- Complete an application and are determined eligible by the Department, and
- Have an approved plan to resolve the emergency situation that caused them to apply for TANF
Supplemental Nutrition Assistance Program (SNAP)
The Supplemental Nutrition Assistance Program provides financial assistance for single mothers (and others) who meet strict income guidelines. The program provides financial assistance to low-income families that can be used to purchase food items at grocery stores. SNAP benefits are automatically deposited into your account each month and are only useable at select grocery stores. In order to qualify, your income must fall below 130 percent of the federal poverty line. You can apply online or at your local Department of Children and Families office.
This is a federal program that provides monthly benefits to low-income households in order to help pay for the household’s food needs. The specific amount of benefits received each month depends on household size, income, and expenses. Payment is provided via Electronic Benefit Transfer (EBT) cards which work like debit cards at stores that accept SNAP benefits.
To qualify for SNAP, a household must have gross income up to 130 percent of poverty level; however, this limit may be higher with an elderly or disabled person as a member of the household. The net income limit is 100 percent of poverty level. This means that some deductions are allowed from gross monthly income based on certain expenses such as high housing costs or child care costs related to employment.
Women, Infants and Children Program (WIC)
The Women, Infants and Children Program (WIC) is a federal assistance program of the Food and Nutrition Service (FNS) of the United States Department of Agriculture (USDA) for healthcare and nutrition of low-income pregnant women, breastfeeding women, and infants and children up to age five who are found to be at nutritional risk. The program was established in 1972 after US President Richard Nixon called for a national commitment to children. WIC serves as a supplement to food shopping as well as providing healthcare, nutrition education, breastfeeding support services and referrals to other services.
WIC is not an entitlement program; Congress limits the number of individuals who can participate each year. As many eligible applicants who apply will be served if funds are available. If funds are not available, some states serve a limited number or provide a waiting list for applicants.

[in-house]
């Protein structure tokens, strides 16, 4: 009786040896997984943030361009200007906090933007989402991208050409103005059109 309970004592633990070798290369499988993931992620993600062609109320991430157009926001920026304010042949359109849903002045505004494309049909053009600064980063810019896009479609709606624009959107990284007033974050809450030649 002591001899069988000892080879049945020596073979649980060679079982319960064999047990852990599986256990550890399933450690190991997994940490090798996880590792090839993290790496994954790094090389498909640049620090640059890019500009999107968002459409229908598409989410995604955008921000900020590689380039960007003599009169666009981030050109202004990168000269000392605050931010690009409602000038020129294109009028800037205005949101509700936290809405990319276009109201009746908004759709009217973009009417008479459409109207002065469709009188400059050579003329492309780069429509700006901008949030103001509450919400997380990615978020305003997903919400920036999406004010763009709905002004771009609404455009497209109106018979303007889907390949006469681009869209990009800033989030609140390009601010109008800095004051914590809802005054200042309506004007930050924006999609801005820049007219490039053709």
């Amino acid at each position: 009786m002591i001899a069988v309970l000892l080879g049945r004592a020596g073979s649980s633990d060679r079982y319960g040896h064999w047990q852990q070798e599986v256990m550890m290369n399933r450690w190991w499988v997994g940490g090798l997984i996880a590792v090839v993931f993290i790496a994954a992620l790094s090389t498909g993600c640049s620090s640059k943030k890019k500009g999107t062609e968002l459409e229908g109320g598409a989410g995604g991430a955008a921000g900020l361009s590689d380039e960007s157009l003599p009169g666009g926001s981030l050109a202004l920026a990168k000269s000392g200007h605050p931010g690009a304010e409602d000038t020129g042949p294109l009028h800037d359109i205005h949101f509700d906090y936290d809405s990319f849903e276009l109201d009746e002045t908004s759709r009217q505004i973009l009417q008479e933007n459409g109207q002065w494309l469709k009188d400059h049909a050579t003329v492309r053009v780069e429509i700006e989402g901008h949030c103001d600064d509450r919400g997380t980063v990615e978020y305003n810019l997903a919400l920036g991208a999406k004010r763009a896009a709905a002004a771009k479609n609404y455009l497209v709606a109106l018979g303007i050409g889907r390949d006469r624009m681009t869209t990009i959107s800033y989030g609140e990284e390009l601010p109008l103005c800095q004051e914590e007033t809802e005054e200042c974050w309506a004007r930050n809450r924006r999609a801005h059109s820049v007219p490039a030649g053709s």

The Women, Infants and Children Program (WIC) is designed to help low-income families by providing food, formula and other nutritional supplements for pregnant women, mothers who recently had a baby and children under 5 years of age. Though the WIC program does not offer cash grants for single mothers, it can provide resources to help you save money on groceries. You can apply for WIC at your local health department. The program is funded by federal dollars and administered by each state.
Many states have programs that help single mothers with basic living expenses. If you are looking for financial assistance beyond the scope of food stamps, you may qualify for cash assistance through your state’s Temporary Assistance to Needy Families program — also known as welfare. In most states, you must be a legal resident of the state and a U.S. citizen or legal immigrant to qualify for welfare. TANF benefits include cash assistance and access to job training programs. Contact your local Department of Human Services office to find out if you qualify for these programs in your area.
Child Care Assistance Program (CCAP)
The Child Care Assistance Program, or CCAP, is a program that provides child care assistance to low-income families who are working or enrolled in school. This type of assistance helps ensure single mothers are able to secure and maintain employment and gain financial independence, while also maintaining the ongoing developmental needs of their children.
- All children must be under the age of 13. If you have an older child with special needs then that child may be eligible until they turn 18.
- Children must be living with a parent or legal guardian who is financially responsible for them.
- The parent(s) or legal guardian must meet income guidelines specific to their family size and the county they live in.
- Parents or legal guardians must supply proof of employment, such as pay stubs, or proof they are enrolled in an academic program (college, high school, GED, etc.).
Child Care Access Means Parents in School Program (CCAMPIS)
The CCAMPIS is a federal program that offers grants to low-income single mothers who are pursuing postsecondary education. This program provides subsidized child care services so the student can focus on their studies and be able to pay for school.
To be eligible for CCAMPIS, you must be a single mom who has at least one child under the age of 12 and whose annual income is less than $30,000. In addition, you must be enrolled in an accredited college degree or certificate program at least half-time and have a satisfactory academic record. Only students studying at schools that participate in the Pell Grant program are eligible to receive CCAMPIS funding.
Head Start / Early Head Start